THE WHITE ABACUS by Damien Broderick

THE WHITE ABACUS

KIRKUS REVIEW

 Arriving too late for a full review, Broderick's latest science fiction venture (Striped Holes, 1988, not reviewed, etc.) leaps two thousand years into the future where ``hu'' (humans) and ``ai'' (self-willed robots) mingle freely on Earth (and are narrated in the past tense). The hu of asteroid Psyche (no ai need apply), led by Orwen Lord Cima, are barbaric but energy-rich, thanks to their white-holelike Metric Defect (and are narrated in the present tense). When Orwen's son, Telmah, visits Earth, the ai Conclave orders Ratio, a newborn Gamemaster, to befriend him- -Psyche's impending power struggle requires careful handling. A yarn that's too assured of its own cleverness and significance--such as the ho-hum gender-neutral honorifics and the pronouns Broderick invents and invites us to share--but, still, impressive and thoughtful.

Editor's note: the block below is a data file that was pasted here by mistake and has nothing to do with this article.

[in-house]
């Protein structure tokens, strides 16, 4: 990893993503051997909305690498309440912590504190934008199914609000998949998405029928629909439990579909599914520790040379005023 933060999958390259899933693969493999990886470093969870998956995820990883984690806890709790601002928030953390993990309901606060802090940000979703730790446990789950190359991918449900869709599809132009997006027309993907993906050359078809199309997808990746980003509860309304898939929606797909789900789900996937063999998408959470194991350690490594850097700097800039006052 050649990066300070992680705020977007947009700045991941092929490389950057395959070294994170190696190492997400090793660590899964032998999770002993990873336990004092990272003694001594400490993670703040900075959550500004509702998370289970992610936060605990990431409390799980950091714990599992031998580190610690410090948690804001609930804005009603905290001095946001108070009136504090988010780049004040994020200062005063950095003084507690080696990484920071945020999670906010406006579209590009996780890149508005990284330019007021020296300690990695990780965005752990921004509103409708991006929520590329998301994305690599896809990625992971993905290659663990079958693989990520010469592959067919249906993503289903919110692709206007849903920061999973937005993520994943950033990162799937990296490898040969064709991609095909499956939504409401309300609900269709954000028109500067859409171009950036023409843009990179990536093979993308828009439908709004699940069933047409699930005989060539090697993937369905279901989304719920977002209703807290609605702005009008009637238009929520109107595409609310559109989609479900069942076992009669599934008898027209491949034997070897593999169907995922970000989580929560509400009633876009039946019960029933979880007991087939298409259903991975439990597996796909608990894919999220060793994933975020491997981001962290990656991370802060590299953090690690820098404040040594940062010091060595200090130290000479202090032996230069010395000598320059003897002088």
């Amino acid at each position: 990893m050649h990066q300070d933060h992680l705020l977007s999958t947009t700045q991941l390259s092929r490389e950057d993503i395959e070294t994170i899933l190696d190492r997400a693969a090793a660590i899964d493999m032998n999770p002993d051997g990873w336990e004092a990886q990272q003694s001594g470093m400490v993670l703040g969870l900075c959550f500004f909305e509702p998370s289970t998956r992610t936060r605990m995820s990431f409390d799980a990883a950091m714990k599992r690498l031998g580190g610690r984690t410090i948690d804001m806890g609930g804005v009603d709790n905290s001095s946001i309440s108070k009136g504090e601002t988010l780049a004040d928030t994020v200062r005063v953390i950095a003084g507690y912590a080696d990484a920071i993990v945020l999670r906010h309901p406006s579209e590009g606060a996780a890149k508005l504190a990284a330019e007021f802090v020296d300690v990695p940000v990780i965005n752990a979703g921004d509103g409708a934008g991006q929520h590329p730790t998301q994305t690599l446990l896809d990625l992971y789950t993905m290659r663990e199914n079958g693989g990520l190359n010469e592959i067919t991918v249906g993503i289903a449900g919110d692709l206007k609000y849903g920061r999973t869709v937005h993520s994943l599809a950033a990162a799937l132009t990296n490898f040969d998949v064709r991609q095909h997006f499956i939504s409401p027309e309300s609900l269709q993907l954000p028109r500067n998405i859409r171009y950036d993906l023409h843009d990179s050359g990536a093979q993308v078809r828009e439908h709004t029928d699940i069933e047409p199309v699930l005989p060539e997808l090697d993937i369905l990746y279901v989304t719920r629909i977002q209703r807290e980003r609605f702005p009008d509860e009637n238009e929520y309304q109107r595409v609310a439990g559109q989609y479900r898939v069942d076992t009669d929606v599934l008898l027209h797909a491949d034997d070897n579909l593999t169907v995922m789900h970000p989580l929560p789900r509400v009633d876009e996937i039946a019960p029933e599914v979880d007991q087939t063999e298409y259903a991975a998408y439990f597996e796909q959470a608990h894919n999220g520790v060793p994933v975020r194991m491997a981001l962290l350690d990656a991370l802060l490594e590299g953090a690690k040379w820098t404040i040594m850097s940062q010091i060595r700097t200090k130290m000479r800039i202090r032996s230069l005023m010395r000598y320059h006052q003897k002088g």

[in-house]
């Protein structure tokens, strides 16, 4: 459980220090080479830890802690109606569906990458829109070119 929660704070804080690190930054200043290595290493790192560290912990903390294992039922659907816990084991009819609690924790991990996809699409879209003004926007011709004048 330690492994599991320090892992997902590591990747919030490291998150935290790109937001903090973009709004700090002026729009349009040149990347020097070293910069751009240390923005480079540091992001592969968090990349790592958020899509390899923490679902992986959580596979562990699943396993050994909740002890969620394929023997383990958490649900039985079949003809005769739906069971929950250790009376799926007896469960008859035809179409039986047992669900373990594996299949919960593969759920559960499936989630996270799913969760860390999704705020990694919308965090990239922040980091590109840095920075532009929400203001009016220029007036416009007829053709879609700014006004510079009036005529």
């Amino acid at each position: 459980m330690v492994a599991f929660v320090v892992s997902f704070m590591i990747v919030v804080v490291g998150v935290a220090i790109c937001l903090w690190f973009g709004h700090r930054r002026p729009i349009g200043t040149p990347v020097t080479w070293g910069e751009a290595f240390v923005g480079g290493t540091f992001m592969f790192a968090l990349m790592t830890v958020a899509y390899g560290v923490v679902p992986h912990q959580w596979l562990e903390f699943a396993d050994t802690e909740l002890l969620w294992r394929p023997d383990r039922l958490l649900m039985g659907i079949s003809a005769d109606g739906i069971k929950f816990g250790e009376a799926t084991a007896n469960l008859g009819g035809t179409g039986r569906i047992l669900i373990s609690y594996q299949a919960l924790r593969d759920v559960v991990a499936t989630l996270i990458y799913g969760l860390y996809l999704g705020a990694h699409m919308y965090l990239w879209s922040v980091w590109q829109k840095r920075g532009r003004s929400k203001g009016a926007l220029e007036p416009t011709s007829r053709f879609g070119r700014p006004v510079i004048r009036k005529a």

Pub Date: March 1st, 1997
ISBN: 0-380-78559-5
Page count: 352pp
Publisher: Avon/HarperCollins
Review Posted Online:
Kirkus Reviews Issue: Feb. 1st, 1997




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